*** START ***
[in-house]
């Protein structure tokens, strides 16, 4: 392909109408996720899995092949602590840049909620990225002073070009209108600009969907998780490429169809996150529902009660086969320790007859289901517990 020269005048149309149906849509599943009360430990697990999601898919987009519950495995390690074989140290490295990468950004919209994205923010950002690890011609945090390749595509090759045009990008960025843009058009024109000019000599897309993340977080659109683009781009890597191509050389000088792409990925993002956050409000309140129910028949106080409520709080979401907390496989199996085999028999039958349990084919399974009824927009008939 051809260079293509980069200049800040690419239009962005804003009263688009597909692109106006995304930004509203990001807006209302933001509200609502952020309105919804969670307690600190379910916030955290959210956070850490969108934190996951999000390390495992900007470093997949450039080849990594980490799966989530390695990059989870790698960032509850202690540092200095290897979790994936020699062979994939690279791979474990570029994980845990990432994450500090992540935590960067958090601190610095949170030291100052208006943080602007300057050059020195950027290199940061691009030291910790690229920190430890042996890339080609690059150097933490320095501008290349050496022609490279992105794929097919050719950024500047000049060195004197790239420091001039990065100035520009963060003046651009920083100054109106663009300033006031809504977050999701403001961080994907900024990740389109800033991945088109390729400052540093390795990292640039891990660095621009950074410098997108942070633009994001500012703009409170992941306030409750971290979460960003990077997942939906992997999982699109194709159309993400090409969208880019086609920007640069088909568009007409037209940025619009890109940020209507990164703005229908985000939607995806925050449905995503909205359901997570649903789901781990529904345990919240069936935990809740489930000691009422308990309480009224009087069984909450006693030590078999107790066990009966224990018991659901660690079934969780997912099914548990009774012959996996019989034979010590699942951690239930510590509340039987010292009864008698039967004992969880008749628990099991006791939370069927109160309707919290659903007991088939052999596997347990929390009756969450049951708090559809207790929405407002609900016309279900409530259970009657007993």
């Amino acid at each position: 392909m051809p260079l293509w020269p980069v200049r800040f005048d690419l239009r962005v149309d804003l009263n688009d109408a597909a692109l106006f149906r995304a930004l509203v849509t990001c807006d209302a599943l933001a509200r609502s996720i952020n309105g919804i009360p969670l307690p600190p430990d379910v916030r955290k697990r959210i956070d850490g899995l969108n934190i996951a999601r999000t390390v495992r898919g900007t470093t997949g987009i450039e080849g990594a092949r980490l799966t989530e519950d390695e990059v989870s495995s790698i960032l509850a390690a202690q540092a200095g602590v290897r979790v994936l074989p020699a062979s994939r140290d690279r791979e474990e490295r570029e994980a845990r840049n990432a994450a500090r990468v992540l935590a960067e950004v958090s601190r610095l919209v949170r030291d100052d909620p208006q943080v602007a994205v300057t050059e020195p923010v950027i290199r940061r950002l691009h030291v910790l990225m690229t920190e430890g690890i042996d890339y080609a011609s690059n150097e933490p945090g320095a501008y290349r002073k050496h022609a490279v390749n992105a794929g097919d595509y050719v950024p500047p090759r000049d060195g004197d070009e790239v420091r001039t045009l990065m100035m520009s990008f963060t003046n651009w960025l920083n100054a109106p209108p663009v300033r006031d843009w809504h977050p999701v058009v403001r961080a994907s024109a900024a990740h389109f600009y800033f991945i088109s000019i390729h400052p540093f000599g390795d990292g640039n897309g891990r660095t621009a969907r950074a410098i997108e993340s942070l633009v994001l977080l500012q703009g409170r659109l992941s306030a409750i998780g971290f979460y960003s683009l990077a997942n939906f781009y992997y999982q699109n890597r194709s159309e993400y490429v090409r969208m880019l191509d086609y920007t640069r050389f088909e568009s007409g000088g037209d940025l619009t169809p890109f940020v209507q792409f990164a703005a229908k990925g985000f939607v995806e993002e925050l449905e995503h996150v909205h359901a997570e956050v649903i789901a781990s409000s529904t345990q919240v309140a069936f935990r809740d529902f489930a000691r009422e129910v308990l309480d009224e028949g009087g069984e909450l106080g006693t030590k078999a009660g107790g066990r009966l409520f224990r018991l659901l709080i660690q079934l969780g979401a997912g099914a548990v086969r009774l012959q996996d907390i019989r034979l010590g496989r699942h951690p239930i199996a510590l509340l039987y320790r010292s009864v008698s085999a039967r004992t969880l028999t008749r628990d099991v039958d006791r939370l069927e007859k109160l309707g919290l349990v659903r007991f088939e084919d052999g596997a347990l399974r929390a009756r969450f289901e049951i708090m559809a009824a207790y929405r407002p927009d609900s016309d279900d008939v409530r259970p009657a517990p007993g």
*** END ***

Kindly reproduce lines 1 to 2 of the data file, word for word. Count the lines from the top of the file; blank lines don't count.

[in-house]
């Protein structure tokens, strides 16, 4: 392909109408996720899995092949602590840049909620990225002073070009209108600009969907998780490429169809996150529902009660086969320790007859289901517990 020269005048149309149906849509599943009360430990697990999601898919987009519950495995390690074989140290490295990468950004919209994205923010950002690890011609945090390749595509090759045009990008960025843009058009024109000019000599897309993340977080659109683009781009890597191509050389000088792409990925993002956050409000309140129910028949106080409520709080979401907390496989199996085999028999039958349990084919399974009824927009008939 051809260079293509980069200049800040690419239009962005804003009263688009597909692109106006995304930004509203990001807006209302933001509200609502952020309105919804969670307690600190379910916030955290959210956070850490969108934190996951999000390390495992900007470093997949450039080849990594980490799966989530390695990059989870790698960032509850202690540092200095290897979790994936020699062979994939690279791979474990570029994980845990990432994450500090992540935590960067958090601190610095949170030291100052208006943080602007300057050059020195950027290199940061691009030291910790690229920190430890042996890339080609690059150097933490320095501008290349050496022609490279992105794929097919050719950024500047000049060195004197790239420091001039990065100035520009963060003046651009920083100054109106663009300033006031809504977050999701403001961080994907900024990740389109800033991945088109390729400052540093390795990292640039891990660095621009950074410098997108942070633009994001500012703009409170992941306030409750971290979460960003990077997942939906992997999982699109194709159309993400090409969208880019086609920007640069088909568009007409037209940025619009890109940020209507990164703005229908985000939607995806925050449905995503909205359901997570649903789901781990529904345990919240069936935990809740489930000691009422308990309480009224009087069984909450006693030590078999107790066990009966224990018991659901660690079934969780997912099914548990009774012959996996019989034979010590699942951690239930510590509340039987010292009864008698039967004992969880008749628990099991006791939370069927109160309707919290659903007991088939052999596997347990929390009756969450049951708090559809207790929405407002609900016309279900409530259970009657007993």